Author(s): Robert Westall
'Some bright kid's got a gun and 2000 rounds of live ammo. And that gun's no peashooter. It'll go through a brick wall at a quarter of a mile.'
Chas McGill has the second-best collection of war souvenirs in Garmouth, and he desperately wants it to be the best. When he stumbles across the remains of a German bomber crashed in the woods - its shiny, black machine-gun still intact - he grabs his chance. Soon he's masterminding his own war effort with dangerous and unexpected results...
'...not just the best book so far written for children about the Second World War, but also a metaphor for now.' Aidan Chambers, Times Literary Supplement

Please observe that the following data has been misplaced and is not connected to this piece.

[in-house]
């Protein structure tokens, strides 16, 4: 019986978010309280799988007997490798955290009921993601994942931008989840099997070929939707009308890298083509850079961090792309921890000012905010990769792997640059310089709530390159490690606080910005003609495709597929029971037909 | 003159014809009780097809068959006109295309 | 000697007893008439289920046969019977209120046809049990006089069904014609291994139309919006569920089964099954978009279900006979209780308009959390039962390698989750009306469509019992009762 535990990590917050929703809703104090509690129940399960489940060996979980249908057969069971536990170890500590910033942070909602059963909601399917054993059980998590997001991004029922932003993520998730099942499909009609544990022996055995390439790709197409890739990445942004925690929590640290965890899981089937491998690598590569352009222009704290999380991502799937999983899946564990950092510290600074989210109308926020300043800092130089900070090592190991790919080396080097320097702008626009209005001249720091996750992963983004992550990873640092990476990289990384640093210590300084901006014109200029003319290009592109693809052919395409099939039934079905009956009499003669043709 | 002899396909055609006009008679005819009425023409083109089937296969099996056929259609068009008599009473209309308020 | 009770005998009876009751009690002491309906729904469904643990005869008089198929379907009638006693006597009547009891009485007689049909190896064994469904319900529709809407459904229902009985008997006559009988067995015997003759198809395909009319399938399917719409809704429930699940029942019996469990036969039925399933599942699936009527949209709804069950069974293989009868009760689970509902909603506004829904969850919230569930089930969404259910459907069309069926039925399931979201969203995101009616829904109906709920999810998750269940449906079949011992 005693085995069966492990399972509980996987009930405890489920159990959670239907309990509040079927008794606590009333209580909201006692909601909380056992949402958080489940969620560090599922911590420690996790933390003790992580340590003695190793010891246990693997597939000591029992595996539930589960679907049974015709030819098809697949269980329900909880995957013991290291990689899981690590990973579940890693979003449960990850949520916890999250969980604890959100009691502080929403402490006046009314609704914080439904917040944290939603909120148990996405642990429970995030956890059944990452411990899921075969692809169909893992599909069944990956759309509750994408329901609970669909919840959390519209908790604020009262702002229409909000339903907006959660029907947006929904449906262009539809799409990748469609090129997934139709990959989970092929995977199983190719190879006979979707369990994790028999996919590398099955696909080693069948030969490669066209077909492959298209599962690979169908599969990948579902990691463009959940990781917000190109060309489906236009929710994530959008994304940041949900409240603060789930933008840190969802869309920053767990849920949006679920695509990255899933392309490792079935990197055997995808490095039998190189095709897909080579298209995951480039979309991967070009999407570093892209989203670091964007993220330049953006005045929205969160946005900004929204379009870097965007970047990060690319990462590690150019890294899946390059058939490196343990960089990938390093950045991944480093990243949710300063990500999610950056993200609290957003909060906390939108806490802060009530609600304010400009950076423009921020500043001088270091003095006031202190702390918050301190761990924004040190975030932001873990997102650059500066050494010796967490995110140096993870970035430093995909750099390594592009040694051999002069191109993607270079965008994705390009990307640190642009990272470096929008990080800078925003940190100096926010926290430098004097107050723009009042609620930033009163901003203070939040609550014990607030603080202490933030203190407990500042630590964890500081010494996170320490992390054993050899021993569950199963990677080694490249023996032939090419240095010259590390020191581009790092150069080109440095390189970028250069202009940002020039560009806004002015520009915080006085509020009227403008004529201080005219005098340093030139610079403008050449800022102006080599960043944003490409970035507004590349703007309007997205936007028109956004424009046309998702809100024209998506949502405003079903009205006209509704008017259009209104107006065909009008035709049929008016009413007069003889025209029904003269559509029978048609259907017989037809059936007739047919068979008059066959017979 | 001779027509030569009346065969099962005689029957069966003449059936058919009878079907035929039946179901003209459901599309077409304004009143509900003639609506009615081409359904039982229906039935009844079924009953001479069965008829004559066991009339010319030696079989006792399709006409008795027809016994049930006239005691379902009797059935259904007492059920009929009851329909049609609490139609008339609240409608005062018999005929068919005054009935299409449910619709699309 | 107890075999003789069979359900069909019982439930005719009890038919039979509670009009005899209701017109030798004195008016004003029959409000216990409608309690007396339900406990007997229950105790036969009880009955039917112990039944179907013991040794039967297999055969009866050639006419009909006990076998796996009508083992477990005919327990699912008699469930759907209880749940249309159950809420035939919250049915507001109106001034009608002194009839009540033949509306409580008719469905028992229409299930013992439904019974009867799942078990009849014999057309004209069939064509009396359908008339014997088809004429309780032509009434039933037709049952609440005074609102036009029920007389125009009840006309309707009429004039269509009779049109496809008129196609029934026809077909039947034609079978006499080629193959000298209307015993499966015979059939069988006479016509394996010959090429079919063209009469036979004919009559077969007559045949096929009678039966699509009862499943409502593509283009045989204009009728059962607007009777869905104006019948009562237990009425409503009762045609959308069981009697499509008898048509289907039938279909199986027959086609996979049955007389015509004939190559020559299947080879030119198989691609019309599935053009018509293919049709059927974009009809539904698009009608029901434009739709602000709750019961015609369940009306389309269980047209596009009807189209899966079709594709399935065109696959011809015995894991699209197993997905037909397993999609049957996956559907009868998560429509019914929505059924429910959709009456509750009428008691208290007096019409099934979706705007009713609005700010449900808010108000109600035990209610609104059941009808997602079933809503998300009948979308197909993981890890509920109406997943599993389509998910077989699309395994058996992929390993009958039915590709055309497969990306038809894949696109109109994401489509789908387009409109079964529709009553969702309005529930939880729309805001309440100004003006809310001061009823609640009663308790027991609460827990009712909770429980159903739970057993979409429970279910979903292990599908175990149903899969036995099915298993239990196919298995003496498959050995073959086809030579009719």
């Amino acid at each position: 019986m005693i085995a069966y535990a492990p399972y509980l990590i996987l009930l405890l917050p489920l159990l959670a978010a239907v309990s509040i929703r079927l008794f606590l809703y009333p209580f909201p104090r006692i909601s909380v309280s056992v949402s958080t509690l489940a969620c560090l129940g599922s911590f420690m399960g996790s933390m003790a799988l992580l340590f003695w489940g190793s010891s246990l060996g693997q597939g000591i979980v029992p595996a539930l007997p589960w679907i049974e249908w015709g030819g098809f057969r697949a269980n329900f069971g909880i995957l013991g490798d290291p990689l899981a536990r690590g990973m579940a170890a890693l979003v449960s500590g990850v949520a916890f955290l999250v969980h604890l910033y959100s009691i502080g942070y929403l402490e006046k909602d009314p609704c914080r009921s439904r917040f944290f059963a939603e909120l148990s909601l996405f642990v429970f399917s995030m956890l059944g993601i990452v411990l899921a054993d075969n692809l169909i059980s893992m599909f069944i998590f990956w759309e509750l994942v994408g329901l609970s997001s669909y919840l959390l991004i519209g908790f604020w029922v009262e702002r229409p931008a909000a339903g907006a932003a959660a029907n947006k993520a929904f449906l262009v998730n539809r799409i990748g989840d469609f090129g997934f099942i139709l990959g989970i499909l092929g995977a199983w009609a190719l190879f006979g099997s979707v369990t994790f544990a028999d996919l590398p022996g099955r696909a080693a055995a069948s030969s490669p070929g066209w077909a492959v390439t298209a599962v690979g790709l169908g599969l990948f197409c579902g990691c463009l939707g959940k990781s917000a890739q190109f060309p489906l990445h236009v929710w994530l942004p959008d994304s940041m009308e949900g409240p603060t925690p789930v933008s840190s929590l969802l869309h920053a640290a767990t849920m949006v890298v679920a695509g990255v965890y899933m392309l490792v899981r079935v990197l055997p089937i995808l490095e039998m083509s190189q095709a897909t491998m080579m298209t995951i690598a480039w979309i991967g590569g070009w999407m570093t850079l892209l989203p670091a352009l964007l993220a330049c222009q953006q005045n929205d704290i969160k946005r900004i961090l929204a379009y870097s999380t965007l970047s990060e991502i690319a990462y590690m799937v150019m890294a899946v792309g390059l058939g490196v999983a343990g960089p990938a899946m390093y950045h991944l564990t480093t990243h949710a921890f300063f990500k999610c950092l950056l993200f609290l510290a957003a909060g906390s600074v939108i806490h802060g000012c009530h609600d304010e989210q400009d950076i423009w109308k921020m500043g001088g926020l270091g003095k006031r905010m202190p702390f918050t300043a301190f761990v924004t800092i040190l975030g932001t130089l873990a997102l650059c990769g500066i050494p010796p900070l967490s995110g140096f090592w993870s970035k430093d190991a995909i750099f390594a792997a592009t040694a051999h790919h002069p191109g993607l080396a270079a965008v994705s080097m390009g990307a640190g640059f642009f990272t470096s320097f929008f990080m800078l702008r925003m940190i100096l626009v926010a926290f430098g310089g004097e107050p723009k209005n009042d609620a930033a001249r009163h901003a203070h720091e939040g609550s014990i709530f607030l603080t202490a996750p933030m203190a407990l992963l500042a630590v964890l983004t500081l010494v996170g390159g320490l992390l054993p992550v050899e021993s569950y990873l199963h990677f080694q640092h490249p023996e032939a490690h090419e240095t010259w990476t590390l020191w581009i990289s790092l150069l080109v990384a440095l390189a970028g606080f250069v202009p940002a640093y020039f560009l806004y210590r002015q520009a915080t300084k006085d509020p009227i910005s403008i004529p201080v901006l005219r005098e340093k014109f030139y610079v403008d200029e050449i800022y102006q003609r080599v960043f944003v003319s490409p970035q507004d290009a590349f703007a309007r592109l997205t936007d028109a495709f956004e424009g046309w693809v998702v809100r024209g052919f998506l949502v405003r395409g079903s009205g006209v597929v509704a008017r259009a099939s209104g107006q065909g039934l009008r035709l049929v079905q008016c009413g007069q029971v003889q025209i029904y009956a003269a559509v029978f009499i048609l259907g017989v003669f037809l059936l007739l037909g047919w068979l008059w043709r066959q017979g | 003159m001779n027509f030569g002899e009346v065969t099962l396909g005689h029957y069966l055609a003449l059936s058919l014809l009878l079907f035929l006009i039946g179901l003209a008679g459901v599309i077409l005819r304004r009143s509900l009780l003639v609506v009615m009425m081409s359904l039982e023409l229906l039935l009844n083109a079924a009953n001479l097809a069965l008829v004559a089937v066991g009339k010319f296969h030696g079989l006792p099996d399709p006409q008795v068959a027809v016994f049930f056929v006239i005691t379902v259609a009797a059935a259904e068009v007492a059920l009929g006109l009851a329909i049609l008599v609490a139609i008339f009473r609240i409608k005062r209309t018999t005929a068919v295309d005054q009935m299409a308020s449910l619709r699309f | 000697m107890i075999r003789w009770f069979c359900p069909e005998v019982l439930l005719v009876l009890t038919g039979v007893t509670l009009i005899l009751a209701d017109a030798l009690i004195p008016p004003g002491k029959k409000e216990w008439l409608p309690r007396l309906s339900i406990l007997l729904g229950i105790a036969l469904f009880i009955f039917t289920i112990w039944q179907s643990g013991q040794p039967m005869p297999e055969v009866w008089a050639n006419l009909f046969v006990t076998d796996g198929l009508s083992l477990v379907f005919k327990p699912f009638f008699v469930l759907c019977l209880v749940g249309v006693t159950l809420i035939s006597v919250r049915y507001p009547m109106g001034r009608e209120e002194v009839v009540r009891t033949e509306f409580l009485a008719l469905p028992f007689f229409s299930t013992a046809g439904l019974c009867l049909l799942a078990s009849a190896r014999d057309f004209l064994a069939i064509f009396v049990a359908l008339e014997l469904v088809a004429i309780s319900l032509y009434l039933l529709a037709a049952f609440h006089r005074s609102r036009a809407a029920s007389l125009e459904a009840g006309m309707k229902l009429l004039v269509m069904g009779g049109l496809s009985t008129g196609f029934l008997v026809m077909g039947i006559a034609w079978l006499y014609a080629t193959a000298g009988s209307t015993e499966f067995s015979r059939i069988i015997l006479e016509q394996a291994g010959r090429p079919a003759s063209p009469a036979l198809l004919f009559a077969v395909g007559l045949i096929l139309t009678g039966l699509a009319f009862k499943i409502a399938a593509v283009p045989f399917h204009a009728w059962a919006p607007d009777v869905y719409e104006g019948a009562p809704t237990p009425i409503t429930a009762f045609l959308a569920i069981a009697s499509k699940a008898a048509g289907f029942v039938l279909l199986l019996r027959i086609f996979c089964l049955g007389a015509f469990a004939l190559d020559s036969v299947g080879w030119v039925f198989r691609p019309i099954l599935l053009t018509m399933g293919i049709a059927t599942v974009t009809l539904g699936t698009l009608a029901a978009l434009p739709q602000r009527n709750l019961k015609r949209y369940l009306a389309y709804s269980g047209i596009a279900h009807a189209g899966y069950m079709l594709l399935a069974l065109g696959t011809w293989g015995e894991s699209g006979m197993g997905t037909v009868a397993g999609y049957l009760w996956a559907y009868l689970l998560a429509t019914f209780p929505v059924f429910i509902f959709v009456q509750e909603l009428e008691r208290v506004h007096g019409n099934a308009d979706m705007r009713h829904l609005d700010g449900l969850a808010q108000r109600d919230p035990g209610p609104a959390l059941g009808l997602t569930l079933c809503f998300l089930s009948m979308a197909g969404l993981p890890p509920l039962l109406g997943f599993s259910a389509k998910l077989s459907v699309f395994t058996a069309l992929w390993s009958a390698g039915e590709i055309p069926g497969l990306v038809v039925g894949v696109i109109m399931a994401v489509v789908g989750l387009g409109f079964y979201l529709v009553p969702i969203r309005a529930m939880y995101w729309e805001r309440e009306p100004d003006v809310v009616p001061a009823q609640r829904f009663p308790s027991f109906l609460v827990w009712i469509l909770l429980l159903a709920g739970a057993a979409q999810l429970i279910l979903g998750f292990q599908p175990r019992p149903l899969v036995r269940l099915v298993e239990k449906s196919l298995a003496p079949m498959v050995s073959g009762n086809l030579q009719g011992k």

Robert Westall was born in 1929 on Tyneside, where he grew up during the Second World War. He studied Fine Art and Sculpture, and for many years taught in schools throughout the North of England. His first novel for children, The Machine Gunners won the Carnegie Medal in 1975. He won it again in 1982 for The Scarecrow (the first writer to win the medal twice), the Smarties Prize in 1989 for Blitzcat, and the Guardian Award in 1991 for The Kingdom By The Sea. He died in 1993.